2008

Wall Project Ⅰ - Wall of Hope

Gyeonggi Museum of Modern Art

Gyeonggi Museum of Modern Art, in collaboration with world renowned artist Kang Ik-joong, presents 50,000 Windows, A Future Wall, a mural project representing the dreams of 50,000 children. Drawings and objects, capturing the dreams of children living in the Marado Islet located in the southernmost area of Korea all the way up to those children living in the country’s most northern civilian-access area, have been made into a single work of art filling a huge wall measuring 72 meters by 10 meters that is linked to the first and second passageways of Gyeonggi Museum of Modern Art building. 50,000 Windows, A Future Wall is a dream-like project by artist Kang Ik-joong who intends to illustrate all of our dreams through children. It is also a collective art project to be completed through participation and communication with volunteers from all walks of life. For the Gyeonggi Museum of Modern Art as one of the representative public art museums of Gyeonggi province, it is beneficial and symbolic as a public art project linking the local to the global, emphasizing interaction with the general public. I expect the project will provide an invaluable opportunity not only for children, but also for adults and art experts alike to share their dreams and future hopes through this work of art capturing a myriad of children’s dreams.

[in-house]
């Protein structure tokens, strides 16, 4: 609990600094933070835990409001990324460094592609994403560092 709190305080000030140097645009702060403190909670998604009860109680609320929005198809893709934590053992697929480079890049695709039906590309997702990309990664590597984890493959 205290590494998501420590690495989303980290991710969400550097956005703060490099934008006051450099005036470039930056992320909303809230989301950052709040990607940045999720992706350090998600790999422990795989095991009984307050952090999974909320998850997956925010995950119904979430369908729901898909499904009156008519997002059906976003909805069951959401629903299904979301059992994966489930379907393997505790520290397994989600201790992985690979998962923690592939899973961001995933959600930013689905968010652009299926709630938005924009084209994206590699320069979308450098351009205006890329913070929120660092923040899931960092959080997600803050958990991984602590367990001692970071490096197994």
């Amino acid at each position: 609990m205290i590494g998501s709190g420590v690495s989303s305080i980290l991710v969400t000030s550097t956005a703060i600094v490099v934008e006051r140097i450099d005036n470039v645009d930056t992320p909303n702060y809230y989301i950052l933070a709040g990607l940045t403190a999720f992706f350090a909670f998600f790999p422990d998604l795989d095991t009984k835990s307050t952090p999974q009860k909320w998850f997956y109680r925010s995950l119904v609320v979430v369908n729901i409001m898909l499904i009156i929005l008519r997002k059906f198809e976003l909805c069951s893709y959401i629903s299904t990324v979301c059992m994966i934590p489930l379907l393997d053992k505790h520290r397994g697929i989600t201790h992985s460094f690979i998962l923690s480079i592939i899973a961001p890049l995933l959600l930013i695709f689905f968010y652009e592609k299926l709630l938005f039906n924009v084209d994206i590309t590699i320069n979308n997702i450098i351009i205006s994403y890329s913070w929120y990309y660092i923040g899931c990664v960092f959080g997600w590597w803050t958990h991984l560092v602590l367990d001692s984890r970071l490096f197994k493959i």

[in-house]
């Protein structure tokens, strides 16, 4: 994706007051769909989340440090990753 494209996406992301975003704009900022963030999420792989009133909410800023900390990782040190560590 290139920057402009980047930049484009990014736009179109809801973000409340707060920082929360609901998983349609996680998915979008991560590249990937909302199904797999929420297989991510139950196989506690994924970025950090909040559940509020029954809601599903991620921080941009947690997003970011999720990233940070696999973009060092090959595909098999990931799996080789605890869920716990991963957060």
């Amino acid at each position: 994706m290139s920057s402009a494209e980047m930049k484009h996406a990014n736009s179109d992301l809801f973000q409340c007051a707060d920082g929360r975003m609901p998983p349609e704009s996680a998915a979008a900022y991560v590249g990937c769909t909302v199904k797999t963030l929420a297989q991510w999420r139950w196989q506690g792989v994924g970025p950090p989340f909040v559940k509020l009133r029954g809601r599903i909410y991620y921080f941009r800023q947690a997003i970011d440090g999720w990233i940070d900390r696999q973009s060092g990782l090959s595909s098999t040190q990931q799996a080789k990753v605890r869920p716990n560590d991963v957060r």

I will not cry when the North and the South are unified. I will not jump with joy when a bridge is built over the Imjin River and the cease-fire line is torn down. I will kneel down before our mothers and fathers, who were innocent victims, and embrace our children, our hope for the future. / by Ik-joong Kang
Mingled by the Wind, Joined by the Earth
Pictures by children are small windows. Standing from a distance, huge windows are of no use. In those tiny windows where children play and laugh, anything can be seen. Ideas of children are little flower seeds. Light, flying high and so free, they roam anywhere. Flying, flying, then flowering here, Beautiful mountains and rivers. This is our land, the earth. Joyful and grateful for the world, mingled by the wind and joined by the earth. / by Ik-joong Kang
An 800km Dream-like Journey